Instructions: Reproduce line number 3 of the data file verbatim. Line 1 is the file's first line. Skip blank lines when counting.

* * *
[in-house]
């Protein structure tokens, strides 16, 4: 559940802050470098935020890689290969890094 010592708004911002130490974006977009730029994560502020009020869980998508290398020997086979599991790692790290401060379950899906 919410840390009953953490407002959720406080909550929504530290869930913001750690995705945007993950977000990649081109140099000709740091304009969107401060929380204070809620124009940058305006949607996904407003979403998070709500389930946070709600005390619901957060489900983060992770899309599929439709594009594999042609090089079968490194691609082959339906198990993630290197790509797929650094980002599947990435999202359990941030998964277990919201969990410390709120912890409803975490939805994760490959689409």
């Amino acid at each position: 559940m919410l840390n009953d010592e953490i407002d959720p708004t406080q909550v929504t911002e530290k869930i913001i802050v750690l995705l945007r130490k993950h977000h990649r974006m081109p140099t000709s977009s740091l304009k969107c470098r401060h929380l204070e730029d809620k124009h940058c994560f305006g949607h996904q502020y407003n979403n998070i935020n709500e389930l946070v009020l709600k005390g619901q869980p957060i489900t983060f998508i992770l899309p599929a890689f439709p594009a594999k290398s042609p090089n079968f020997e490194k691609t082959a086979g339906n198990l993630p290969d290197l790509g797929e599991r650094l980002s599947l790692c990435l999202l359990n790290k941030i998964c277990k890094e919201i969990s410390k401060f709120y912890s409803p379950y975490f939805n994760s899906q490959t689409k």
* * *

């Amino acid at each position: 559940m919410l840390n009953d010592e953490i407002d959720p708004t406080q909550v929504t911002e530290k869930i913001i802050v750690l995705l945007r130490k993950h977000h990649r974006m081109p140099t000709s977009s740091l304009k969107c470098r401060h929380l204070e730029d809620k124009h940058c994560f305006g949607h996904q502020y407003n979403n998070i935020n709500e389930l946070v009020l709600k005390g619901q869980p957060i489900t983060f998508i992770l899309p599929a890689f439709p594009a594999k290398s042609p090089n079968f020997e490194k691609t082959a086979g339906n198990l993630p290969d290197l790509g797929e599991r650094l980002s599947l790692c990435l999202l359990n790290k941030i998964c277990k890094e919201i969990s410390k401060f709120y912890s409803p379950y975490f939805n994760s899906q490959t689409k």